The only way to be sure is to test it...
I built this hi-pot leakage tester in preparation for the tank overhaul on the SB200 project. With so much stuff in such a small space, arcing can happen in a lot of places and in many cases, be blocked by components so it's not readily observable. So it's something that needs to be proactively tested for. The hi-pot tester is the way to do that safely.
The beauty of the hi-pot tester is that the current is controlled. You encourage the leakage through high voltage, but when an arc occurs (or the onset of an arc which you can measure), the limited current prevents damage from occurring. I really should have built this device before starting on the amp, in retrospect.
This design is a hybrid of ideas. For other examples of well documented and well constructed testers see:
Rich Measures AG6K: http://www.somis.org/BVT.html
BIll Jones K8CU: http://www.realhamradio.com/High_Voltage_Breakdown_Tester.htm
IMPORTANT NOTE: Construction and use of all high voltage devices including leakage measuring devices like this CAN KILL. It only takes one mistake to put you in the grave.
Schematic - click here to download PDF
This unit will test in excess of 15KV due to the large filter cap and step-up capability of the variac. With careful attention to leakage paths, this level is achievable without significant leakage currents (under 1 uA).
The front panel is a double wall Plexiglas construction. The meters leak and the Plexiglas - at about 90KV/mm - provides great insulation. The base of the structure is 3/4" plywood although none of the components in the chain are in contact with the wood directly. The exterior is 1/4" Plexiglas.
The LEDs shown inform the operator when AC power is applied to the tester (so be careful), another light applies power to the final switching (another safety measure) and then both of the "TEST" buttons must be pushed at the same time for output voltage to show across the connections. The idea is you need one hand on the voltage setting dial and the other hand on the test buttons - which leaves no hands for you to accidentally get over to the DUT.
I thought that there may be instances where I wanted to keep the HV on the tube over a long period of time. So included is a latch button which will keep the output voltage applied and that switch is guarded by the PVC pipe to prevent accidental engagement.
The meters are 50 uA movement sourced on eBay from a Hong Kong vendor. The left meter for applied voltage has been customized with the Meter program from Tonne software. Accuracy is within a couple of uA indicated and about 500V of mid-scale indicated. As leakage current increases, the indicated voltage is slightly less than actual due to the small but finite voltage drop across the series connected dropping resistors.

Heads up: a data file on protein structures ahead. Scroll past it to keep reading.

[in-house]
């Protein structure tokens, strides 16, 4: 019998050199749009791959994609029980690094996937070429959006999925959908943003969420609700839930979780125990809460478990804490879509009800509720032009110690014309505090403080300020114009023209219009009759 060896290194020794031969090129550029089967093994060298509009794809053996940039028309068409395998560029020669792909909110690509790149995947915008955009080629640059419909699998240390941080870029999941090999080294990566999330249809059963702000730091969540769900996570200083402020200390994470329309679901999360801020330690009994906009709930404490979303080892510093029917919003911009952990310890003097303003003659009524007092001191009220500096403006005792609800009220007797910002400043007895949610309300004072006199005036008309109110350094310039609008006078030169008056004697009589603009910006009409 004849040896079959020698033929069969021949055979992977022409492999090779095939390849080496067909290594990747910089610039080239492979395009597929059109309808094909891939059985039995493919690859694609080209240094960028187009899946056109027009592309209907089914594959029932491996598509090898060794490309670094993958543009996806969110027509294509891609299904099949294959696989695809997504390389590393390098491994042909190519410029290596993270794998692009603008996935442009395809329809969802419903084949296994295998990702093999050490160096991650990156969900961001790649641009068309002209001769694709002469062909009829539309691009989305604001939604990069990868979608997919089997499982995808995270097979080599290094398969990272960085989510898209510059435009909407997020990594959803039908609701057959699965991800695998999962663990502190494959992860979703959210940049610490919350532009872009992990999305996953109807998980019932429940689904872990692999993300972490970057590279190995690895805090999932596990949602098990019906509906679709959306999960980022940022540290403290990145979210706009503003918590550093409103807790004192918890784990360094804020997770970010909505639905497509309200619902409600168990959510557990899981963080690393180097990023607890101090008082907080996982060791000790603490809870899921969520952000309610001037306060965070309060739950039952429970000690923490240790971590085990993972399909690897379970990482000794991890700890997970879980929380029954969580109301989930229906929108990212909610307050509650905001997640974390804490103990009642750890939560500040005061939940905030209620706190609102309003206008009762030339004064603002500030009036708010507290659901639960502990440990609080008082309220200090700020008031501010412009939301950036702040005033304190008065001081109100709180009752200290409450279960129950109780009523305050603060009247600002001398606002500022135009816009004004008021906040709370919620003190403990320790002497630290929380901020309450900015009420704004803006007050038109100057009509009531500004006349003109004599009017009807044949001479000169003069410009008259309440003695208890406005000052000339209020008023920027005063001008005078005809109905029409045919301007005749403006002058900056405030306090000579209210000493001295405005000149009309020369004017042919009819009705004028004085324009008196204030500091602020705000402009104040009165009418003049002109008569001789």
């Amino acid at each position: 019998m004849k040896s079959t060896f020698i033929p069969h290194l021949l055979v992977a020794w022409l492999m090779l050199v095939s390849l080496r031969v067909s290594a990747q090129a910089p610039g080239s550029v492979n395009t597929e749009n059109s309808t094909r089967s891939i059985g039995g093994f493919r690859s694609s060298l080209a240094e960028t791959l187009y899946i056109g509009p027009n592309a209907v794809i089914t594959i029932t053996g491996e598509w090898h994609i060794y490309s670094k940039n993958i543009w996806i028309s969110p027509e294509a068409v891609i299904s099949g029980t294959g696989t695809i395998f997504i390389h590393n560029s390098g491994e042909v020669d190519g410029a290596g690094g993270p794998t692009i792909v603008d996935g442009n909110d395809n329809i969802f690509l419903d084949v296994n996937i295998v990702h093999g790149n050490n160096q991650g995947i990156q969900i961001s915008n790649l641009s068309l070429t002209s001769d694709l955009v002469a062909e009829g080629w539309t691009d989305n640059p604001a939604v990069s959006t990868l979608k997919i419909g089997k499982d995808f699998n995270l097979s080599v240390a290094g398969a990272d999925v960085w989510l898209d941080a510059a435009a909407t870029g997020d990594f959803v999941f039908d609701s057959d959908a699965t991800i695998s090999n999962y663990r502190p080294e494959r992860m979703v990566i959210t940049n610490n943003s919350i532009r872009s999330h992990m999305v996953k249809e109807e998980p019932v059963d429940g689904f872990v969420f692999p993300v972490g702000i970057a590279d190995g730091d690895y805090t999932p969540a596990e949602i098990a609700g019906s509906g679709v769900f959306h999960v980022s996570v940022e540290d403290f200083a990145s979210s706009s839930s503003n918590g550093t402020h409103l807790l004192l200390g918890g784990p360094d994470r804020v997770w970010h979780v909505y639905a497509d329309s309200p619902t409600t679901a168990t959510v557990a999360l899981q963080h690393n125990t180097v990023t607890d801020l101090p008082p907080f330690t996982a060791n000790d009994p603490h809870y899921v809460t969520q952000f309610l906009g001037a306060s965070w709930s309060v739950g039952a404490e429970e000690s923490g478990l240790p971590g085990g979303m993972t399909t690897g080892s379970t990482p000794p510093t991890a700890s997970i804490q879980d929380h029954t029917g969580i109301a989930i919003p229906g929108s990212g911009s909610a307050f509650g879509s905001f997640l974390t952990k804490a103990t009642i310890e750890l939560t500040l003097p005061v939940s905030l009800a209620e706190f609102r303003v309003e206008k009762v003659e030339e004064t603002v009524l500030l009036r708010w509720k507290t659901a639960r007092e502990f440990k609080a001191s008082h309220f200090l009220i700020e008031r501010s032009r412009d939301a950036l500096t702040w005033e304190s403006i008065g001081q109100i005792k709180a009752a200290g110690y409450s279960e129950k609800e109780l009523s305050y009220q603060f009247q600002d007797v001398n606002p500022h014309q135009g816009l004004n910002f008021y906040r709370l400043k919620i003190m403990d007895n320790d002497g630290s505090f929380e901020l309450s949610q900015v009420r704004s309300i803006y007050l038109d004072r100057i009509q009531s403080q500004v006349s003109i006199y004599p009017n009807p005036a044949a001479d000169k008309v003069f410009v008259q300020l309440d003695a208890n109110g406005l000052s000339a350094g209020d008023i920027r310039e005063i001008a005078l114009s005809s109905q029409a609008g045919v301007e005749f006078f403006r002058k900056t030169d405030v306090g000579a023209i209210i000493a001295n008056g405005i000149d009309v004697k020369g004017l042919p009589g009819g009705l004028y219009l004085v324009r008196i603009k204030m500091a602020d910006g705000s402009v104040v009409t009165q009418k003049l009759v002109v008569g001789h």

There are no regrets in the build other than I do have a small bit of leakage between the meters. I suspect there is some carbon black content in the black plastic which makes the material ever so slightly conductive at extreeme voltages. This is behind the Plexiglas and is not a threat to the user. And some added insulation material could be placed in the gap between the meters but the leakage is trivial and adding the insulation would detract from an otherwise pretty clean look. However, if I were to build again, I would simply space the meters a bit further apart. The lesson from that is that leakage will exist in any place where things are close together. Even things that do not seem that they should, seem to have the risk of leakage...
All wires are #18 silicone insulated high voltage wire rated at 20KV. In addition, each of these wires is encased by the flexible plastic tubing - and the ends are covered with heat-shrink tubing. At intersections where HV wire leads do come into proximity, a 3rd layer of insulation (black jacket shielding from RG-213) is wrapped and secured. That combination ensures that no wire sourced leakage is likely.
The greatest voltage differential point is on the Plexiglas sheet in the center where the bridge rectifier is located. Bridge is built from diodes rated at 20KV, 40ma and the filter caps are 20KV. Both sourced from Chinese vendors off eBay. Resistors are NOS from the Ukraine - rated at 8KV.
Connection points are soldered with large rounded blobs of solder to cut down on the chance of corona. And then coated with the epoxy-like glue to reduce air contact.
The numerous plastic ties used are to ensure that the unit, when sitting unused over a long period of time, does not have component settling such that previously non contacting wires may settle to become adjacent, etc.
The light bulb serves as an additional current limiter. And is a good visual indication of leakage current pickup over and above the front panel meter reading.
The ignition transformer is rated at 10KV, 22ma. It's mounted on a 1/8" Plexiglas sheet to insulate it from the wood base. The wood is a good insulator but I did not want to worry about inadvertent moisture pickup as a "shocking surprise."
Even at maximum voltage, the unit exhibits no corona or other leakage except in one location - the HV tap on the transformer. Unfortunately the output is potted and the insulator is not removable. So my solution was to apply a layer of epoxy-like glue to the connector and that did a very good job of suppressing the leakage.
In use, the unit has this red colored plastic basket on top. That serves two functions. It holds the test leads when not in use. And also provides a safe high-voltage insulated platform to hold the DUT. The feet are elevated in the front, so the DUT tends to roll back away from the front of the unit which keeps the test leads taught - and away from the operator without further tending.
Shown below are over-sized test leads applied to a 15KV vacuum cap.